Stolen email passwords are being used to hijack smart home security systems to “swat” unsuspecting users, the Federal Bureau of Investigation has warned. The announcement comes after concerned device manufacturers alerted law enforcement about the issue.
Swatting is a dangerous prank where police are called to a home with a fake emergency.
“Swatting may be motivated by revenge, used as a form of harassment, or used as a prank, but it is a serious crime that may have potentially deadly consequences,” the FBI statement said.
By accessing a targeted home security device an attacker can initiate a call for help to authorities and watch remotely as the swat occurs. The FBI points out that by initiating a call for help from the actual security device lends authenticity and anonymity to the hacker.
Requests to the FBI for the specific manufacturers were not answered. However, the device category often is found to be insecure.
“Recently, offenders have been using victims’ smart devices, including video and audio capable home surveillance devices, to carry out swatting attacks,” The FBI’s public service announcement read. “To gain access to the smart devices, offenders are likely taking advantage of customers who re-use their email passwords for their smart device. The offenders use stolen email passwords to log into the smart device and hijack features, including the live-stream camera and device speakers.”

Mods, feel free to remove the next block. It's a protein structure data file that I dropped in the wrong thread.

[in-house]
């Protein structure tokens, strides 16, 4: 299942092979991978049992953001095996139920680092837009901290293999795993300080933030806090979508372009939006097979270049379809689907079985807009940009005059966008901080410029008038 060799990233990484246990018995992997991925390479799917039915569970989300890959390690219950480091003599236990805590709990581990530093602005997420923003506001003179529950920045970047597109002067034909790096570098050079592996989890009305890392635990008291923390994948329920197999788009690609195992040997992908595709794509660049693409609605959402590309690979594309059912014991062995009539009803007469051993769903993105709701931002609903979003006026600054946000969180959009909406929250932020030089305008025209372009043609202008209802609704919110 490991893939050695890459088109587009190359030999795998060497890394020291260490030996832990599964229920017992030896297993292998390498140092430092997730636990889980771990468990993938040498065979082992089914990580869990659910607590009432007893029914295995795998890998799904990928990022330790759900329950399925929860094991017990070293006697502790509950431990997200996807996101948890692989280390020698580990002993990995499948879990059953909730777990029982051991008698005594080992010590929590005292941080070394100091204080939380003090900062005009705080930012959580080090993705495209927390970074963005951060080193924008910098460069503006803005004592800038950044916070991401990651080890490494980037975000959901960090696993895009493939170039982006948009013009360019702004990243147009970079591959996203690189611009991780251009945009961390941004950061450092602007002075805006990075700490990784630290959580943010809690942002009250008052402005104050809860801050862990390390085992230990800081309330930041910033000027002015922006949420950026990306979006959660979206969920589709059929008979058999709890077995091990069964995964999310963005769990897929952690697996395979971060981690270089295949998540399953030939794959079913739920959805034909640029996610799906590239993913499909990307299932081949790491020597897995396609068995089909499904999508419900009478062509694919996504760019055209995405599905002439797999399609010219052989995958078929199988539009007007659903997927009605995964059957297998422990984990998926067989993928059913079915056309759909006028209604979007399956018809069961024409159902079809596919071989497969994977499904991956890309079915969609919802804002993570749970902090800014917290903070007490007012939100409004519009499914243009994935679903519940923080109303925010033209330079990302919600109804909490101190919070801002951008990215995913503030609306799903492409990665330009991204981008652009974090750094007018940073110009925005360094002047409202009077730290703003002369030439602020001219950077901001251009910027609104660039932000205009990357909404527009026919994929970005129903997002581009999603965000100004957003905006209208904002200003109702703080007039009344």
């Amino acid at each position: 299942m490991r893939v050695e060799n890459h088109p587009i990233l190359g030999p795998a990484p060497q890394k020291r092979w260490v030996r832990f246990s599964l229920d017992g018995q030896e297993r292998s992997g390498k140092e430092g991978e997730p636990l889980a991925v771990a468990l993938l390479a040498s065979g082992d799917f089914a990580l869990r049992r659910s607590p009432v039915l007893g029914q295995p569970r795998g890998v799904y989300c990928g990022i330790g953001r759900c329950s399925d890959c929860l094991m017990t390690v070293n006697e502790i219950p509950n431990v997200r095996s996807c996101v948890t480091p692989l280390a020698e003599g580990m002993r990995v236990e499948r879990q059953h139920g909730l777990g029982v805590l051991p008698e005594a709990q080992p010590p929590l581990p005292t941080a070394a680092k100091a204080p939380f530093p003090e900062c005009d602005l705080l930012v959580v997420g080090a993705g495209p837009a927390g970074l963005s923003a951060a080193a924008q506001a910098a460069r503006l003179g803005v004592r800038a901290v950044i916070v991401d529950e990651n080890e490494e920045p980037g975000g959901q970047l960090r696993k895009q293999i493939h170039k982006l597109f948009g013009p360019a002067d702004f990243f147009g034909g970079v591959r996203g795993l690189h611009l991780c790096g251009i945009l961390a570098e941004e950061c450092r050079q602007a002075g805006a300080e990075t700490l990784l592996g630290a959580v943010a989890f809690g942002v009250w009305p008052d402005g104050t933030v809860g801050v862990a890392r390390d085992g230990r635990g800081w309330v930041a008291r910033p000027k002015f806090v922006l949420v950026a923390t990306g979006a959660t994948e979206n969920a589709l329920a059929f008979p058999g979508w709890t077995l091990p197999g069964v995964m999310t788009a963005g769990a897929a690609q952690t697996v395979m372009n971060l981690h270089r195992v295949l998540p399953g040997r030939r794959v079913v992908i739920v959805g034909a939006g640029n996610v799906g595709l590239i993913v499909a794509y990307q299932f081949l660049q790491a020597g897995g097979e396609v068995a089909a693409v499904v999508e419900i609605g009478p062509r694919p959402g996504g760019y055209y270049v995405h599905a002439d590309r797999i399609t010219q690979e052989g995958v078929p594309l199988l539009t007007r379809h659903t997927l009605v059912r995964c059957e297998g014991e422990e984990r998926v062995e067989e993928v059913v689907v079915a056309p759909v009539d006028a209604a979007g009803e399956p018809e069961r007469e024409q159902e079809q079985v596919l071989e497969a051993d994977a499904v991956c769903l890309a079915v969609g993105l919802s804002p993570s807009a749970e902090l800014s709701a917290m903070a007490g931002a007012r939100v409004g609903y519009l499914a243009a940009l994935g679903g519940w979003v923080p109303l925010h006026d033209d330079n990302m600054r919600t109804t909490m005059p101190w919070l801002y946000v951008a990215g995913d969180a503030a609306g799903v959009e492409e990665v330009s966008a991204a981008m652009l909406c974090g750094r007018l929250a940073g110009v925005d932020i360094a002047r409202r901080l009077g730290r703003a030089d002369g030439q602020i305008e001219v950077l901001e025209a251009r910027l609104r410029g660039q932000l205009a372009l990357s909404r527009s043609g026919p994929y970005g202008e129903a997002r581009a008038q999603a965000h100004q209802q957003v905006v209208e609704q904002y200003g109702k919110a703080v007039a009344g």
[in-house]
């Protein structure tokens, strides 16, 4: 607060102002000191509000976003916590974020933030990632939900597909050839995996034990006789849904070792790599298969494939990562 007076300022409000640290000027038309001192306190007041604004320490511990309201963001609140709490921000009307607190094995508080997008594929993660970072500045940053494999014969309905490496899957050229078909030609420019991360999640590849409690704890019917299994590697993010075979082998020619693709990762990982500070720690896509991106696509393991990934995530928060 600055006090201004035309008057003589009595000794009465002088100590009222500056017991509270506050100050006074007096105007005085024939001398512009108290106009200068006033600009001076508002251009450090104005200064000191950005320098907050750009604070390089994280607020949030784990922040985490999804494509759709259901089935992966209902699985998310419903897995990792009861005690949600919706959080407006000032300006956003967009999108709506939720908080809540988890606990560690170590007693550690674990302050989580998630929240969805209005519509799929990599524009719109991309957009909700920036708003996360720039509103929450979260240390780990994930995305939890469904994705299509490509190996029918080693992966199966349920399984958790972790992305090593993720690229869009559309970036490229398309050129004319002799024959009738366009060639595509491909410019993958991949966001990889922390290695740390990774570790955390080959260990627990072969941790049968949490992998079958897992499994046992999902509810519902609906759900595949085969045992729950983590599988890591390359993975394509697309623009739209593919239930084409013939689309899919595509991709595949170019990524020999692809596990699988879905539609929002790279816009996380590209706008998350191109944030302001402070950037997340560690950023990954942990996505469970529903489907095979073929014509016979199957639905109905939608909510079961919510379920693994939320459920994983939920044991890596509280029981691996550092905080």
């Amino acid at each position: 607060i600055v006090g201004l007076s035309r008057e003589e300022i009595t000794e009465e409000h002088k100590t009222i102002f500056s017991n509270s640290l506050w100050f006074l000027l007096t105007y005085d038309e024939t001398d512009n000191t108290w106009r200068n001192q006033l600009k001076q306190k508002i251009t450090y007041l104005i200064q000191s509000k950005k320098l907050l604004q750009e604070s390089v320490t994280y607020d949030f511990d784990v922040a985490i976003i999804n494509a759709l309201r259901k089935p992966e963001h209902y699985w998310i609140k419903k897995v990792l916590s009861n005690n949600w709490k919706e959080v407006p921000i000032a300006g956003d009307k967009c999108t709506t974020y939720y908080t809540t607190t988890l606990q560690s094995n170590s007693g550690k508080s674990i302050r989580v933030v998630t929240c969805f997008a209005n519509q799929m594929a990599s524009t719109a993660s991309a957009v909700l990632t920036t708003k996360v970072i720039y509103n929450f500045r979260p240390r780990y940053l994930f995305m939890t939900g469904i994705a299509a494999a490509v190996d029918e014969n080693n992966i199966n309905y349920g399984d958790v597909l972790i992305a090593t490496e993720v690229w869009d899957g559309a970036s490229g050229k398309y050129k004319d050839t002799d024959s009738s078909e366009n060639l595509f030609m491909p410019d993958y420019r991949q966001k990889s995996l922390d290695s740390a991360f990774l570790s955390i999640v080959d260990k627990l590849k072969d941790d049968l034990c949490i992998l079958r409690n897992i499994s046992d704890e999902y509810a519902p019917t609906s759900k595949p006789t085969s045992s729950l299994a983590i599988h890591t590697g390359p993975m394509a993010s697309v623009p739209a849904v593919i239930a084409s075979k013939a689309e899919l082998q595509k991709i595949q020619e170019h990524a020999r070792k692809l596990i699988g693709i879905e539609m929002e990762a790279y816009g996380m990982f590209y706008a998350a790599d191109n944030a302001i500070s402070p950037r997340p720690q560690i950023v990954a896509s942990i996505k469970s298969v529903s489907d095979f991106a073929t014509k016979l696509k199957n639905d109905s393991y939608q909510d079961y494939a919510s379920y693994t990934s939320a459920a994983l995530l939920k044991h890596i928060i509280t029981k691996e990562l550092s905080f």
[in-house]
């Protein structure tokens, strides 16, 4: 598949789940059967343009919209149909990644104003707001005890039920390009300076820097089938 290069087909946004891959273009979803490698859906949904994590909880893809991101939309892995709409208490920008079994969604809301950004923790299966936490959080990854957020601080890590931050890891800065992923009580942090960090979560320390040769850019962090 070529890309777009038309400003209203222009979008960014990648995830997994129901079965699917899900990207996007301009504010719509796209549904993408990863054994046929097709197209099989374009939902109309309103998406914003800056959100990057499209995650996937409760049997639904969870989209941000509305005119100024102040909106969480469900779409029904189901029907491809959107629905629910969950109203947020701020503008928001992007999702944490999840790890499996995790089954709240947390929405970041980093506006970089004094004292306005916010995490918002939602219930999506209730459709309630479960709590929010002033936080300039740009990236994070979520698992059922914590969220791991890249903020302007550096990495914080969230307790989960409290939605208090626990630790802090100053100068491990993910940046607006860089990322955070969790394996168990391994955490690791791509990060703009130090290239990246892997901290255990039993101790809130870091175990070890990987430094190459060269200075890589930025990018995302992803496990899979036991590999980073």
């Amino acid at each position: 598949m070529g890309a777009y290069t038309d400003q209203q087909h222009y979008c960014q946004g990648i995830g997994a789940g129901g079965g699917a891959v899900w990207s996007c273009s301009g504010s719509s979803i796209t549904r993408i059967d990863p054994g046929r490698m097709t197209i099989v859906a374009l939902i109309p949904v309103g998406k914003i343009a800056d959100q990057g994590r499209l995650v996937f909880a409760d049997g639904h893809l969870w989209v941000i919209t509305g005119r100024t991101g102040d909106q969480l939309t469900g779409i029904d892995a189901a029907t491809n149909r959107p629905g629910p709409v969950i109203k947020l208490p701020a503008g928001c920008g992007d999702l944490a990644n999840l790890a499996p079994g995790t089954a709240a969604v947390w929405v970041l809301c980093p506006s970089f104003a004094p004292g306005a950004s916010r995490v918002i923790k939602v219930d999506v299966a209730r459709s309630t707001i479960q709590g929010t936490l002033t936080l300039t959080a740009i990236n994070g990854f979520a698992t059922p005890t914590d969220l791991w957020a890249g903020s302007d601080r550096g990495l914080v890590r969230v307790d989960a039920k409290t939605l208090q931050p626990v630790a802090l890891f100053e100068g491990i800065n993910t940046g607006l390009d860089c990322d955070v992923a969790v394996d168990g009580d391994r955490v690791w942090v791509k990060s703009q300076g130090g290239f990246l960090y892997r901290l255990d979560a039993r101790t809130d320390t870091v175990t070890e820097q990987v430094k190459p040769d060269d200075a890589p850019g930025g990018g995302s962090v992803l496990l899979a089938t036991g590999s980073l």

In the past, the bad actors would spoof the numbers to make the call appear as if it were coming from the victim, the FBI explained. This new iteration makes the call directly from the compromised device.
“They then call emergency services to report a crime at the victims’ residence,” the FBI statement continued. “As law enforcement responds to the residence, the offender watches the live stream footage and engages with the responding police through the camera and speakers. In some cases, the offender also live streams the incident on shared online community platforms.”